Also, concept of interaction is a key to determine the contact and dealings between the lobbyists and legislators. Existing knowledge and questions such as how much interaction actually takes place, how often, what is the nature of the interaction and what is the effect of this interaction between lobbyists and legislators. Answers would determine how much extent it could worsen corruption in the government. This could be positive or negative outcome brought about by interaction. Positive interaction is geared towards the common good and negative interaction involves distrust, impartiality, bad integrity of the political process it deals with. People’s distrust is centered on the visibility of principled and moral guidelines for the lobbying profession and if these moral guidelines will create a big distinction in the legislation. The negative image of lobbyists are the main distrust of the people deriving from public criticisms such as established relation to power and money, dependence on controlling marketing procedure in the wooing of public opinion, and the conclusion that they are political hired guns at the service of private organizations and corporations.
Lobbying contains many controversies and issues, it has produced a bad reputation to the public and legislators molded the government as an industry money-making scheme. The extent of damage which was historically established and produced by lobbying is widespread and uncontrollable. It is an institutionalized system in the lobby of the government offices making it more undemocratic and discriminating. Government officials and members of the Congress are oftentimes invited by corporations to travel and attend corporate conferences in beautiful places. They go out and have a drink and would give them a couple of hundred bucks according to Joan Claybrook, president of Public Citizen (Claybrook). With regards to House and Senate Ethics Rules, lawmakers and officials cannot accept payment or even reimbursement for travel from lobbyists and firms. Some meetings will constitute a big impact on the decision of the Congress, whether what amendments they would push in the committees, what tax breaks they would give, and what interests the corporations want. It is certainly a very different aspect of governance and does not serve the genuine objective and interest of the public. Good lobbying should serve the common people and create lasting and positive governance. Elements of worthy lobbying should constitute good relationship between lobbyists and the government. Rules and regulations should be formulated among lobbyists and lobbying firms. The ideal lobbyists are composed of members from different sectors that should uplift their objectives and aspirations. Lobbying should confront the needs of the people and not on the needs of the few. The most crucial of this kind of system is when future leaders will adopt the same strategy and will continue the process when not controlled. Effective lobbying should involve grass roots mobilization that will engage in an active participation of the key persons and decision-makers. Strong, consistent execution is a difficult task thing to do but through a democratic process, it can be a powerful strategy to develop lasting and equal participation of the common people.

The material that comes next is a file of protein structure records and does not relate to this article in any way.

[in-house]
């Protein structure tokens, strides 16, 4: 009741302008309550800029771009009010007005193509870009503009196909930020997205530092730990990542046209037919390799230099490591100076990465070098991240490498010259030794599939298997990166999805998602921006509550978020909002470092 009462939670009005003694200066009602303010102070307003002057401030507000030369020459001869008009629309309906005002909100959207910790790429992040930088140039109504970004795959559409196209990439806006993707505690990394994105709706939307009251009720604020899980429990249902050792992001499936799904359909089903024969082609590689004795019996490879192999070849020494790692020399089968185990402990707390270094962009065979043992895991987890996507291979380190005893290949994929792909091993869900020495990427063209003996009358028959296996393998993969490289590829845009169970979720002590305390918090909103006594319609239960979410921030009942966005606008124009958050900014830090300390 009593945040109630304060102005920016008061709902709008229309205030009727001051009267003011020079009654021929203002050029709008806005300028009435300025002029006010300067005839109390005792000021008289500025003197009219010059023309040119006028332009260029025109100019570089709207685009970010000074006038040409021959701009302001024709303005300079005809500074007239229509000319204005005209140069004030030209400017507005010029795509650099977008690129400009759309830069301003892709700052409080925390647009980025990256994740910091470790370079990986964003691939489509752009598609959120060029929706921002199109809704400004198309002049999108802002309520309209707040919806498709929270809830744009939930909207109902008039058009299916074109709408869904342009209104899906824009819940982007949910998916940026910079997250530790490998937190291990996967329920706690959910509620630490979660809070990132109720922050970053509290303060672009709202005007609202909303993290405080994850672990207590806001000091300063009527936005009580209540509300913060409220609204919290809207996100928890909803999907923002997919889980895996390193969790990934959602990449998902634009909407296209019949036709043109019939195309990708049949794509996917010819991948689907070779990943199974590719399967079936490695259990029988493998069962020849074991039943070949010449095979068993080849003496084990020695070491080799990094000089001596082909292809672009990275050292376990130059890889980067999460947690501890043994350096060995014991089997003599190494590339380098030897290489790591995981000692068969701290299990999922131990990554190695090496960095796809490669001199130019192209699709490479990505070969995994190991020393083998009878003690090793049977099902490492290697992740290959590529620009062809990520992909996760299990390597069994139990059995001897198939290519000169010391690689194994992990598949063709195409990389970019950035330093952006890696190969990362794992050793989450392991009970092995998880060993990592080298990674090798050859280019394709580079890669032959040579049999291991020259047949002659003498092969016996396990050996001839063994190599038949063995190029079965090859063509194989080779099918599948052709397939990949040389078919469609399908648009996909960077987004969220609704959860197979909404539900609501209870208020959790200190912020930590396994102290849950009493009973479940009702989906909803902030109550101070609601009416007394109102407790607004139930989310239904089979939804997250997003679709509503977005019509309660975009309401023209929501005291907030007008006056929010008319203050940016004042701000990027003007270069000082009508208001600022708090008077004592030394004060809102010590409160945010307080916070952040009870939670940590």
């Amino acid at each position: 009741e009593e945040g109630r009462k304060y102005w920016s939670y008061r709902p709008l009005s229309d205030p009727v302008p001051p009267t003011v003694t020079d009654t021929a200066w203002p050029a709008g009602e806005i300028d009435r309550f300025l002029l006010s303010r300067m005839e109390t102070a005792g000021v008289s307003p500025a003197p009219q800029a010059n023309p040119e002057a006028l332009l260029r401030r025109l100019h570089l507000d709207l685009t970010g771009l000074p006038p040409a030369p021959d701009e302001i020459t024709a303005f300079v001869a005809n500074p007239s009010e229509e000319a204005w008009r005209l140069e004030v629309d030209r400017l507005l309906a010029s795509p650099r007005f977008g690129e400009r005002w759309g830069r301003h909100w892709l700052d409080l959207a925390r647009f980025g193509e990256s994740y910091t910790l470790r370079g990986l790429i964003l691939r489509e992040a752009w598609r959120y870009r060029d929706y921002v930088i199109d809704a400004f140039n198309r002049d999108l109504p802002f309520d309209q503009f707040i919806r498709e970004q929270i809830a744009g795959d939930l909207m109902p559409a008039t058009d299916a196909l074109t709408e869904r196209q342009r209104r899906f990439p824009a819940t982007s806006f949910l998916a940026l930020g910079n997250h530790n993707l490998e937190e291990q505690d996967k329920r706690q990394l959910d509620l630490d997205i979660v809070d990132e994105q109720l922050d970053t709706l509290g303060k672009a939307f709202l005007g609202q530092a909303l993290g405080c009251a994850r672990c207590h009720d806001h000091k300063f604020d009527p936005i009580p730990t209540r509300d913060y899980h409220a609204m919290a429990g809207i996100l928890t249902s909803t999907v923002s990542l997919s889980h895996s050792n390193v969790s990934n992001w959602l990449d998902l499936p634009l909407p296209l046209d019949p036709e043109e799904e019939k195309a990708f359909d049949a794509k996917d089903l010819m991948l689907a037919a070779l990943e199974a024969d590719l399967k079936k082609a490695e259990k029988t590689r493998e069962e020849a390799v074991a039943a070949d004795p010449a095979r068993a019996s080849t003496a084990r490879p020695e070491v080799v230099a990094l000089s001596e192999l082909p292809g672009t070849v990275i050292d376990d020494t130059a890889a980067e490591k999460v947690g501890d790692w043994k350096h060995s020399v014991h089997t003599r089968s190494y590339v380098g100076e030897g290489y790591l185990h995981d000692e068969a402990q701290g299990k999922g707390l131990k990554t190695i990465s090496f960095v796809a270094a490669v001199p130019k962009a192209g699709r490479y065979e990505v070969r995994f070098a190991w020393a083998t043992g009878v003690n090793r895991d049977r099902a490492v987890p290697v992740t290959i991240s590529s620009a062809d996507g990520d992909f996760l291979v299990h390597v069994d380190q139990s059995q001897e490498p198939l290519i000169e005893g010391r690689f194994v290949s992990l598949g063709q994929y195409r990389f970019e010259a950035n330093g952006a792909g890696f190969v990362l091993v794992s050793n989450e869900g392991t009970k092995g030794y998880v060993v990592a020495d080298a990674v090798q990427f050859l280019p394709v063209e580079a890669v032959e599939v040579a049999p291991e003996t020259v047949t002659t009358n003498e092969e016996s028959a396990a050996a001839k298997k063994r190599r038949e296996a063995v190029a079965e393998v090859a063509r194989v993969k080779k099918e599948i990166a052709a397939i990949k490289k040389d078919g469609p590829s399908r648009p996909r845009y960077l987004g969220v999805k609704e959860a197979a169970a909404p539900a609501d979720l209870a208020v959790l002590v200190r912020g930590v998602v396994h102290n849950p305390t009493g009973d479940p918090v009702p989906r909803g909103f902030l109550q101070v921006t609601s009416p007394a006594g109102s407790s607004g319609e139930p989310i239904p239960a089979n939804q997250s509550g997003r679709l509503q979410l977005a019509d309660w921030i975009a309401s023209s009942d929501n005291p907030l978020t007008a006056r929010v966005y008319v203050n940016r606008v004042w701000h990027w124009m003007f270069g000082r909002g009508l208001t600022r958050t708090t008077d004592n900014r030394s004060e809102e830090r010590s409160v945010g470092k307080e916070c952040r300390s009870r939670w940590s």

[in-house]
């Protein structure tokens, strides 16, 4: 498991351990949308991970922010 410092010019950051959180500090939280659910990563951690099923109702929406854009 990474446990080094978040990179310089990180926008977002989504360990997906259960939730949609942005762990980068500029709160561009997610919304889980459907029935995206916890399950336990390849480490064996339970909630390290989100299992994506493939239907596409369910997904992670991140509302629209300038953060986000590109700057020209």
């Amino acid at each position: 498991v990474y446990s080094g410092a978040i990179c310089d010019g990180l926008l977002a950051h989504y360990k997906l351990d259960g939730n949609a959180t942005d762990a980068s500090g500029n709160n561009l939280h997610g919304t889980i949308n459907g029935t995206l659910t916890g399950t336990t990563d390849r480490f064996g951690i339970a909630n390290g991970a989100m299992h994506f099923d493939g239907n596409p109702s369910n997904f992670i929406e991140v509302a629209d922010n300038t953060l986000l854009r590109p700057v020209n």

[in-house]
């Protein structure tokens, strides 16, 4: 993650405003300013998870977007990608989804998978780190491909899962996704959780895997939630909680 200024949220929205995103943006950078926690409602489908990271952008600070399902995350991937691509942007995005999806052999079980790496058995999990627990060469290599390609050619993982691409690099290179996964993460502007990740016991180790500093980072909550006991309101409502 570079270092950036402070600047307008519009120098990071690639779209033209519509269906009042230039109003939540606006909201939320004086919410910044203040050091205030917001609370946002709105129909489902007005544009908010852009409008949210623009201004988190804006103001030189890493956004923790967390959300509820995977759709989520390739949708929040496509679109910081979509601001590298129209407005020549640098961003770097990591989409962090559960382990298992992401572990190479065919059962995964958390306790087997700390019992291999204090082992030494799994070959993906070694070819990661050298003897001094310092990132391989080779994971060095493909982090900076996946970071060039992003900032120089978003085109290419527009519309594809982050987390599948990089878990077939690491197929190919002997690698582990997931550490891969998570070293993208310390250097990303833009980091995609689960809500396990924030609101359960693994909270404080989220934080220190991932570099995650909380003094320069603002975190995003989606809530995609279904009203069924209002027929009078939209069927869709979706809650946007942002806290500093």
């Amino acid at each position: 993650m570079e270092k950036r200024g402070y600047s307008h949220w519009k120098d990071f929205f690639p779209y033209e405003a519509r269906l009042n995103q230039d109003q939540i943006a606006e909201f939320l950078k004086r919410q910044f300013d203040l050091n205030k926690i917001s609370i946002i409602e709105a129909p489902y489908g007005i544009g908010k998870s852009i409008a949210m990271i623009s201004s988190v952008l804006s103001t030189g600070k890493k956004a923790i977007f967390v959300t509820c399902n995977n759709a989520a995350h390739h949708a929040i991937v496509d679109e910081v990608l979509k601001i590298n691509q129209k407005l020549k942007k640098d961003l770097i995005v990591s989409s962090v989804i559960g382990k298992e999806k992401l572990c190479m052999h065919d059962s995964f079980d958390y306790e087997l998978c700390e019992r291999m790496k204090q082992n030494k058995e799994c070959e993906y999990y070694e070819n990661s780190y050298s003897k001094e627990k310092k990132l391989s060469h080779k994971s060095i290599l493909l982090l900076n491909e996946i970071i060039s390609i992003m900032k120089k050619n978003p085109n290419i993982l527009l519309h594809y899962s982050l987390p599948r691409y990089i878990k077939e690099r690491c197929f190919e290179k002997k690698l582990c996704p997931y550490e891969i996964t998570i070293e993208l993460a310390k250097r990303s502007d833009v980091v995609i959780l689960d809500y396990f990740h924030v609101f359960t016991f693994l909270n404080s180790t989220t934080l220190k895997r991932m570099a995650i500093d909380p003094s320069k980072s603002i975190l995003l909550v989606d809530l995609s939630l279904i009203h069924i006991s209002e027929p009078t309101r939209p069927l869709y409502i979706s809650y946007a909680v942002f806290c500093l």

Rules and regulations should be properly materialized to ensure constitutional right and welfare both for the lobbyist and legislators. The Regulation of Lobbying Act should undergo more revisions since some of its rules are still unclear. The most important aspect of changing the character of lobbying is to regulate grassroots communications as a form of lobbying on constitutional grounds and create a committee as watchers on how lobbyists are performing according to the rules and regulations. On the other side of the story, one should look at the positive side of lobbying, it is a key in solving societal problems and developed mechanisms to improve economic and political growth when appropriately executed and carried out to the public.
Claybrook, J. B. POLITICS AND THE “MONEY SYSTEM” [Electronic Version]. The Ethics of Lobbying: Organized Interests, Political Power, and the Common Good. Retrieved July 12, 2007 from http://woodstock.georgetown.edu/publications/report/r-fea72.htm.